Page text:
What comes to your head when you hear the word artist? For the majority of people, it’s usually Picasso attacking a canvas or Bob Dylan playing his guitar. Very rarely does someone imagine Mark Twain or Agatha Christie in front of a typewriter, regardless of the fact that they are the most prolific authors of all time. So, why aren’t writers typically considered artists? Does one have to cater to the five senses in order to be one, or is it the emotion one stirs from their work that makes them what they are? Well, as usual, the answer isn’t simple, but requires exploration nonetheless.
Type “what is an artist?” into your web browser and see what comes up. I did, and the first definition I came across was, “An artist is a person who creates paintings or drawings as a profession or hobby.” Wow, it doesn’t get any simpler than that. Other definitions include, “A person who is skilled at drawing or painting,” as well as, “a skilled performer.” So, according to Webster and his friends, a writer is definitely out of luck.
As I continued to search, I found blogs and comments that support the idea that writers just are not artists. Certain opinions genuinely believe that authors, as talented as they might be, don’t fit the mold of what an orthodox artist should be. From these people’s perspectives, artists receive their title because they have a medium that is either visually or audibly pleasing. Painters create works that can be put on display. Musicians and actors perform on stage. But a writer can’t showcase their work so easily, which to these folks, separates writers from artists. Writers tend to need time, organization, and systematical knowledge in order to fabricate their work (although there are certain types of poetry and short stories that are exceptions). In addition, a writer’s creation process doesn’t tend to be as intense or swift as other types of art. There’s no splashing of acrylics along a white wall or singing until your voice goes hoarse.
Yet, as I began to explore more online opinions, it became apparent that while some individuals feel that writers aren’t technically part of the art community, the majority of people argue that writers are in fact major players. While famous authors have always been celebrated, it’s only within the last few decades or so that a new principle for identifying an artist has developed- A principle that is paving the way for authors and poets everywhere. It’s an idea that recognizes true art for what it really is at its foundation. In the words of Albert Einstein, “True art is characterized by an irresistible urge in the creative artist.”
Supporters of this well accepted viewpoint feel that writing is not only a part of the art world, but one of the most complex forms of expression that there is. A writer is painting with words instead of color. They evoke emotion with their stories and accounts. They create something out of nothing, taking ordinary events and weaving them into written words that induce a mood or feelings. While a fine portrait or song can arouse happiness, anger or grief, an exceptional column or book can change lives.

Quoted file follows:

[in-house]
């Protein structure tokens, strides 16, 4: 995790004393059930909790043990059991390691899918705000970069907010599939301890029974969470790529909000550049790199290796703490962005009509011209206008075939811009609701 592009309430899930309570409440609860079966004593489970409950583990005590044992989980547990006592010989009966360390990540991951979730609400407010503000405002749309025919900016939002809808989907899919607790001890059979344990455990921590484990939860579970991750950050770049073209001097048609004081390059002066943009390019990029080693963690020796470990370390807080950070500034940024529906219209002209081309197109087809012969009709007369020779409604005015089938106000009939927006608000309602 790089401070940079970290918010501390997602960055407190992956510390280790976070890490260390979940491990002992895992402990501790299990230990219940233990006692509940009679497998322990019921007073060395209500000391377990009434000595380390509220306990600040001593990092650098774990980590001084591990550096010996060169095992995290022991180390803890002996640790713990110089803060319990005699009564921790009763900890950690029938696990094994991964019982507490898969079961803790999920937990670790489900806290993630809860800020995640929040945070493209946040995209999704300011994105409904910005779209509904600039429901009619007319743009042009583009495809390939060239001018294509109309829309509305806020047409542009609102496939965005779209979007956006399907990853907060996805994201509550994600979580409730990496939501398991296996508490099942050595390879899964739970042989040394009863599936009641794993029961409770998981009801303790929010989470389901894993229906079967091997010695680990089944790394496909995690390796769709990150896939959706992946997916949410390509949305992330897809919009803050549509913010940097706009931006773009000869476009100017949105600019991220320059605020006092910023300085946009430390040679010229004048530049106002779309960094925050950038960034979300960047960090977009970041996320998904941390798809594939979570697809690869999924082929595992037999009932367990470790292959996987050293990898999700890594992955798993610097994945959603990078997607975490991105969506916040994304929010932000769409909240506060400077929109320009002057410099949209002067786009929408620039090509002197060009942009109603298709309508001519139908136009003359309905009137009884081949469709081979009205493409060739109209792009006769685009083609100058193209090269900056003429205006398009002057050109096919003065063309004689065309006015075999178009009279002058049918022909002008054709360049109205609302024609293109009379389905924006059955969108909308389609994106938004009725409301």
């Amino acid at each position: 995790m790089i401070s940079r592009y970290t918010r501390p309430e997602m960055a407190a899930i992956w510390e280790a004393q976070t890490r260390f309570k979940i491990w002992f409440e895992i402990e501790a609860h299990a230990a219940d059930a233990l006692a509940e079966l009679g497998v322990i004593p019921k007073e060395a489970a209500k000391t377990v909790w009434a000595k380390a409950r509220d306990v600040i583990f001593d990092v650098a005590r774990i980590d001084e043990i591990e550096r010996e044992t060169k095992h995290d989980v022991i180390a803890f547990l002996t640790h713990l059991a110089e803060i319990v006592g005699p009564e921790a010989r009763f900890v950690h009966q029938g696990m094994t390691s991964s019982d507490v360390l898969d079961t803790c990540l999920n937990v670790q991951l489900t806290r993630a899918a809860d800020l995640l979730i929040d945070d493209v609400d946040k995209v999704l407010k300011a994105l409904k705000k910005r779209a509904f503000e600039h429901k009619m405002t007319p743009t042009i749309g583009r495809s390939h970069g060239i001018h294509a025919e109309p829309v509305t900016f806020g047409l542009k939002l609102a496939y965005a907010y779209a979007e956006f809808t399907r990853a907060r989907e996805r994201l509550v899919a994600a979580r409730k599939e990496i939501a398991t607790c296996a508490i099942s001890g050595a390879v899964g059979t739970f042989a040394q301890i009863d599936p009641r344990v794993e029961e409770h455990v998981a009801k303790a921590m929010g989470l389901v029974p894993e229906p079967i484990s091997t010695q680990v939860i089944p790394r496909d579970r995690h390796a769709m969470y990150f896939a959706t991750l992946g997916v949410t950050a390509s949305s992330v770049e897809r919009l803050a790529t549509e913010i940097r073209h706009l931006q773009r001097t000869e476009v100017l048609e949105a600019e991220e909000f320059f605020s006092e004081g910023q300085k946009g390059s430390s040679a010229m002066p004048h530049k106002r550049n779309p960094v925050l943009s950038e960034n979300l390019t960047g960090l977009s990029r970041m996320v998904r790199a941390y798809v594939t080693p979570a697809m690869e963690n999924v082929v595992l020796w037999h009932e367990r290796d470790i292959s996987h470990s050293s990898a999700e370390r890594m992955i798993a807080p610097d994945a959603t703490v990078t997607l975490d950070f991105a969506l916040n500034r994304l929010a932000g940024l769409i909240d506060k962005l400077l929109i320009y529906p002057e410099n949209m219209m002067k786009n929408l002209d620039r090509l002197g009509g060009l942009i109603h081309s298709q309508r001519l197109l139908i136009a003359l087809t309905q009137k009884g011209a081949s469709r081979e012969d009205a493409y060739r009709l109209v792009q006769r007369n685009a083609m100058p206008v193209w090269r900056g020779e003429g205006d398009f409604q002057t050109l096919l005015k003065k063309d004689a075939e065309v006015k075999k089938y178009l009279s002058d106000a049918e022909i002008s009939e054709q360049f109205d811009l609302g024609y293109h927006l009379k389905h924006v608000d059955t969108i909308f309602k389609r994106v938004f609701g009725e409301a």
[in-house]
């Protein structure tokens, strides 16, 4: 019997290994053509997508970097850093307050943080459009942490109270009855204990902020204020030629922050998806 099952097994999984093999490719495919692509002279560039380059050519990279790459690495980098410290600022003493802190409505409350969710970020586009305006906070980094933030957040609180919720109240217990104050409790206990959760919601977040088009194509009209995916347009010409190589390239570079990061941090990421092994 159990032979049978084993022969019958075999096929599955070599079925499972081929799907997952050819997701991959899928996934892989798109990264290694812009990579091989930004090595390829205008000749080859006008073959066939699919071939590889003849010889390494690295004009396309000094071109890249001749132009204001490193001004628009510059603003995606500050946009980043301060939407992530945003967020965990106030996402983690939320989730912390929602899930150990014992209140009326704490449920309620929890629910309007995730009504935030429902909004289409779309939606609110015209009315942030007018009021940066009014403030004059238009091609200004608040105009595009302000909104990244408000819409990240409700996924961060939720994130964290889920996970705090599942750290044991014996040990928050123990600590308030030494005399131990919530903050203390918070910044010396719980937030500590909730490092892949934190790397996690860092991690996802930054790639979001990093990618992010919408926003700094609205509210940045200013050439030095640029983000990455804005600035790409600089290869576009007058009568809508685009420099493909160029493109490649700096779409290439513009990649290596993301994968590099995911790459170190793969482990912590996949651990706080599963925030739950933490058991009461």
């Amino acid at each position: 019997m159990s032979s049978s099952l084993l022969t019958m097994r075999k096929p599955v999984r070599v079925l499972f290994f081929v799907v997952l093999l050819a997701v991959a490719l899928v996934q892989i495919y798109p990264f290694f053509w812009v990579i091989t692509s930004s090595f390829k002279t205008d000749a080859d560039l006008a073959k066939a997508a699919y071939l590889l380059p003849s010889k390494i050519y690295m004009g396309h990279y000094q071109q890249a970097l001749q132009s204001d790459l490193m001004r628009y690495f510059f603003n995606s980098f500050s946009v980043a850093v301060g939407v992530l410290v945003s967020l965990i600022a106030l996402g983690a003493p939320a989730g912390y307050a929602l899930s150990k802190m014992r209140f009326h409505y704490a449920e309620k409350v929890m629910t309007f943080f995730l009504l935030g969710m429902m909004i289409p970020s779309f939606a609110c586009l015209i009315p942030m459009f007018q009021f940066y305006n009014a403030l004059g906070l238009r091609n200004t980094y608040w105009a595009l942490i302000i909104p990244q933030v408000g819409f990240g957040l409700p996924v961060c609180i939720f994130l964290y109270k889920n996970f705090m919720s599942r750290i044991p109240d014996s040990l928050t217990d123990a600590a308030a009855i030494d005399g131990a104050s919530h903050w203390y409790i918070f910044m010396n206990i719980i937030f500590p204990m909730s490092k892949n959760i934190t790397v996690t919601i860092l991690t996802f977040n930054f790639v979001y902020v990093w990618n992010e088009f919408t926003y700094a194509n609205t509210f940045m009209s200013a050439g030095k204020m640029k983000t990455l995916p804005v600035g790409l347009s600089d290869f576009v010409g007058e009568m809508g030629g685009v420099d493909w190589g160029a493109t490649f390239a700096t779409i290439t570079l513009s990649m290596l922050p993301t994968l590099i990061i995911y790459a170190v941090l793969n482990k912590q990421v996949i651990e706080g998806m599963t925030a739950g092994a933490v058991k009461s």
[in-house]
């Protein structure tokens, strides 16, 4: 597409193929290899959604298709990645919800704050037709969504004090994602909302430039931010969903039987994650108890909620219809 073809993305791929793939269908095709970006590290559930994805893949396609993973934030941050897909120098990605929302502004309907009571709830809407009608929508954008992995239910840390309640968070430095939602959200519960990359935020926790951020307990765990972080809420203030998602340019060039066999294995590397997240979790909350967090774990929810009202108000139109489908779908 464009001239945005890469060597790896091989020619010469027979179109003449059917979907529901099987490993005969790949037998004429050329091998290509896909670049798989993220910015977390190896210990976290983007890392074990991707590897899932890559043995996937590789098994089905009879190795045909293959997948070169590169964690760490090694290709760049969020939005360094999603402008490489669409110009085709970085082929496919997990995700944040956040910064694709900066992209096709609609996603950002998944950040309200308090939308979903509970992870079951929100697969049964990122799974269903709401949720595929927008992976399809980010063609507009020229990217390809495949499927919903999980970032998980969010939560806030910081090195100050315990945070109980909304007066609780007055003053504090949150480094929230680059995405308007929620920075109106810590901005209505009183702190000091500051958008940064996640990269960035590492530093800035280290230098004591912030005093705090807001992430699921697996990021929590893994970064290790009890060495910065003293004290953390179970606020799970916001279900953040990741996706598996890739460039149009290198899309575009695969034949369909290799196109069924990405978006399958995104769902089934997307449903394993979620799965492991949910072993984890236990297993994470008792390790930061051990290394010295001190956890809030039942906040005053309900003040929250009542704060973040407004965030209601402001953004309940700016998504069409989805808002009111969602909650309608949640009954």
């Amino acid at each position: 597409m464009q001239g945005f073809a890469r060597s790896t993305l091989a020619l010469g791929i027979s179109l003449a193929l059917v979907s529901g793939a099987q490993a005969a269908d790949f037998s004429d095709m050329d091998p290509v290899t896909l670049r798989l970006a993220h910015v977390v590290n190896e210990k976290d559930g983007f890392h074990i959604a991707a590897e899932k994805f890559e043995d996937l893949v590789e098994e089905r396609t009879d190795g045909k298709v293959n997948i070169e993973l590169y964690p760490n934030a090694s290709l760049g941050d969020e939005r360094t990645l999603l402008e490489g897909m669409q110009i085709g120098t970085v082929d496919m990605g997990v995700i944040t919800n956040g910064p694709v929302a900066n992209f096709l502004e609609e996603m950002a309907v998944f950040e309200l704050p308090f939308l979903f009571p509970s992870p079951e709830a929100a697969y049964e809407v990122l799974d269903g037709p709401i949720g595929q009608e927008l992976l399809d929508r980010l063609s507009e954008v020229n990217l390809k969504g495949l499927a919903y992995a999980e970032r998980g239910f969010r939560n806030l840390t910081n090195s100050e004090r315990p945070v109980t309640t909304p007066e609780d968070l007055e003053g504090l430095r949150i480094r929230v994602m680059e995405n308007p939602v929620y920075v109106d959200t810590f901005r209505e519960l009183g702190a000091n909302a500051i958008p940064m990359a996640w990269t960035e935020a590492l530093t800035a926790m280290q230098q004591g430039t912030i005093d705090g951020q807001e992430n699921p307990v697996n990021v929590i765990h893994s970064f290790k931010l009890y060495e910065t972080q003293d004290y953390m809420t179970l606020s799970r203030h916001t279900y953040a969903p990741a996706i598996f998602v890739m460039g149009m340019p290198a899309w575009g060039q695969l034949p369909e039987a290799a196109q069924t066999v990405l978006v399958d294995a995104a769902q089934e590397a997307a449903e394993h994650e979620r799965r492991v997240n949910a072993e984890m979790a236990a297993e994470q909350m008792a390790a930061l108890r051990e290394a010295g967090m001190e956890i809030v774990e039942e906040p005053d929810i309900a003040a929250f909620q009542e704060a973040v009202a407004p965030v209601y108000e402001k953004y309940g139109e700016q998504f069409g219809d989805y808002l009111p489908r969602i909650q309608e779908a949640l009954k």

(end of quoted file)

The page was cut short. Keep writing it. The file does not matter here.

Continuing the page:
Another reason why writers are increasingly being recognized as artists is that the urge that drives them to express themselves is parallel to the urge that any other artists feels. The fervor that compels a writer to convey a story through language is the same enthusiasm that a violinist uses when drawing their bow or a sculptor uses when he or she shapes clay. Most importantly, this new outlooks doesn’t just apply to writers. According to the majority of blogs and articles I read, other contemporary forms such as photography, computer graphics, film making, and fashion are just as vital, and long overdue for recognition they deserve. So long as there is passion, creation, and expression, there is art, plain and simple.
So the next time someone asks, “Who is your favorite artist?” try to resist the urge to answer with Monet or Pavarotti. Instead, try naming someone a little less conventional. While Chuck Palahniuk, Carlos Baena, and Robert Kirkman may not make the traditional list of artists, they live and breathe the same creativity of Andy Warhol and Pyotr Tchaikovsky. Just because specific individuals that sculpt statues, dance in ballets or sing in operas get all the credit, it doesn’t mean that they’re the only artists out there. It’s up to us to recognize artists everywhere, be they stand-up comedians, cameramen, or writers.
3 thoughts on “Are Writers Artists?”
Totally agree 🙂
Appreciate the feedback!
I have always looked at writers as artists.